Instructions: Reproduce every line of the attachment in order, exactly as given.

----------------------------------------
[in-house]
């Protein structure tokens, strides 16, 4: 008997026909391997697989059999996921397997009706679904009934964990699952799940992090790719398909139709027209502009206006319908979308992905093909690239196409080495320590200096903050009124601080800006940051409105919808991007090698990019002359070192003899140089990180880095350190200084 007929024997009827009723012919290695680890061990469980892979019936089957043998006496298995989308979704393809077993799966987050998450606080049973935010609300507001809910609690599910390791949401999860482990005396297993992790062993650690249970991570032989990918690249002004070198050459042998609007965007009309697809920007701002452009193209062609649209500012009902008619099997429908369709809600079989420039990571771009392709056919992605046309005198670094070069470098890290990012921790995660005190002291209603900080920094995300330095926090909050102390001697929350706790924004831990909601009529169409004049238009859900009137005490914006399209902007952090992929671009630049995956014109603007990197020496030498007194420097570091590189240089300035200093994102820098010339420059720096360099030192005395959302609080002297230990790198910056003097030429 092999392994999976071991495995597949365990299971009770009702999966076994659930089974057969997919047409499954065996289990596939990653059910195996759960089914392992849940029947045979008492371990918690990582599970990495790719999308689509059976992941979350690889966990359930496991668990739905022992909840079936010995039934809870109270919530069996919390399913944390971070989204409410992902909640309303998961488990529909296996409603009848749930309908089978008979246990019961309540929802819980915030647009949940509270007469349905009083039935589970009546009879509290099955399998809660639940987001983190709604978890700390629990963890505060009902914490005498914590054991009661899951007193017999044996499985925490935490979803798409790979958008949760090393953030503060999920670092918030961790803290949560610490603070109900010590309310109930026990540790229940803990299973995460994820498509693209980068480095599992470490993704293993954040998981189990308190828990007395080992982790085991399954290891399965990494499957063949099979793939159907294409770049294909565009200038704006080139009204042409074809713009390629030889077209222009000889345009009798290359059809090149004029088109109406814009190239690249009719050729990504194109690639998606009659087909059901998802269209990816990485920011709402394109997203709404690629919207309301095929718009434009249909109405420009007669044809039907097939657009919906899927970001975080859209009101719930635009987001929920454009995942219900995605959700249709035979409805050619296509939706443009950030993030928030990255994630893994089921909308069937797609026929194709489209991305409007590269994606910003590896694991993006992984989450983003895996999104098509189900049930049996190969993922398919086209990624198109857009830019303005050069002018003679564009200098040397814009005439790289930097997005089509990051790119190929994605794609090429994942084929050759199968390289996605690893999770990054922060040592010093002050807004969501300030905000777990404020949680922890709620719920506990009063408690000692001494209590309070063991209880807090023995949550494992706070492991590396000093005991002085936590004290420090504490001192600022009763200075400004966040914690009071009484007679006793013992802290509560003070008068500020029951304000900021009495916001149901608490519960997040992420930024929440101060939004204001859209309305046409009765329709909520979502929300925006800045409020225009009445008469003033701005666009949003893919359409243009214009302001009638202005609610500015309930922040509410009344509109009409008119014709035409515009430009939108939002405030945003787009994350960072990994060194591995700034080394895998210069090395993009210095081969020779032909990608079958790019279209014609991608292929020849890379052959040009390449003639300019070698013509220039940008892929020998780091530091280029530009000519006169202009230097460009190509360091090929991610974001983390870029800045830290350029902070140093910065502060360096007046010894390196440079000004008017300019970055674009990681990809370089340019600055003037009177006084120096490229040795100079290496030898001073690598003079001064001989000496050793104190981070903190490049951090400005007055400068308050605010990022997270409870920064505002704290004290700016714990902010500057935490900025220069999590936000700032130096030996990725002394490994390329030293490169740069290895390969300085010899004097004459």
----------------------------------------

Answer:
[in-house]
């Protein structure tokens, strides 16, 4: 008997026909391997697989059999996921397997009706679904009934964990699952799940992090790719398909139709027209502009206006319908979308992905093909690239196409080495320590200096903050009124601080800006940051409105919808991007090698990019002359070192003899140089990180880095350190200084 007929024997009827009723012919290695680890061990469980892979019936089957043998006496298995989308979704393809077993799966987050998450606080049973935010609300507001809910609690599910390791949401999860482990005396297993992790062993650690249970991570032989990918690249002004070198050459042998609007965007009309697809920007701002452009193209062609649209500012009902008619099997429908369709809600079989420039990571771009392709056919992605046309005198670094070069470098890290990012921790995660005190002291209603900080920094995300330095926090909050102390001697929350706790924004831990909601009529169409004049238009859900009137005490914006399209902007952090992929671009630049995956014109603007990197020496030498007194420097570091590189240089300035200093994102820098010339420059720096360099030192005395959302609080002297230990790198910056003097030429 092999392994999976071991495995597949365990299971009770009702999966076994659930089974057969997919047409499954065996289990596939990653059910195996759960089914392992849940029947045979008492371990918690990582599970990495790719999308689509059976992941979350690889966990359930496991668990739905022992909840079936010995039934809870109270919530069996919390399913944390971070989204409410992902909640309303998961488990529909296996409603009848749930309908089978008979246990019961309540929802819980915030647009949940509270007469349905009083039935589970009546009879509290099955399998809660639940987001983190709604978890700390629990963890505060009902914490005498914590054991009661899951007193017999044996499985925490935490979803798409790979958008949760090393953030503060999920670092918030961790803290949560610490603070109900010590309310109930026990540790229940803990299973995460994820498509693209980068480095599992470490993704293993954040998981189990308190828990007395080992982790085991399954290891399965990494499957063949099979793939159907294409770049294909565009200038704006080139009204042409074809713009390629030889077209222009000889345009009798290359059809090149004029088109109406814009190239690249009719050729990504194109690639998606009659087909059901998802269209990816990485920011709402394109997203709404690629919207309301095929718009434009249909109405420009007669044809039907097939657009919906899927970001975080859209009101719930635009987001929920454009995942219900995605959700249709035979409805050619296509939706443009950030993030928030990255994630893994089921909308069937797609026929194709489209991305409007590269994606910003590896694991993006992984989450983003895996999104098509189900049930049996190969993922398919086209990624198109857009830019303005050069002018003679564009200098040397814009005439790289930097997005089509990051790119190929994605794609090429994942084929050759199968390289996605690893999770990054922060040592010093002050807004969501300030905000777990404020949680922890709620719920506990009063408690000692001494209590309070063991209880807090023995949550494992706070492991590396000093005991002085936590004290420090504490001192600022009763200075400004966040914690009071009484007679006793013992802290509560003070008068500020029951304000900021009495916001149901608490519960997040992420930024929440101060939004204001859209309305046409009765329709909520979502929300925006800045409020225009009445008469003033701005666009949003893919359409243009214009302001009638202005609610500015309930922040509410009344509109009409008119014709035409515009430009939108939002405030945003787009994350960072990994060194591995700034080394895998210069090395993009210095081969020779032909990608079958790019279209014609991608292929020849890379052959040009390449003639300019070698013509220039940008892929020998780091530091280029530009000519006169202009230097460009190509360091090929991610974001983390870029800045830290350029902070140093910065502060360096007046010894390196440079000004008017300019970055674009990681990809370089340019600055003037009177006084120096490229040795100079290496030898001073690598003079001064001989000496050793104190981070903190490049951090400005007055400068308050605010990022997270409870920064505002704290004290700016714990902010500057935490900025220069999590936000700032130096030996990725002394490994390329030293490169740069290895390969300085010899004097004459």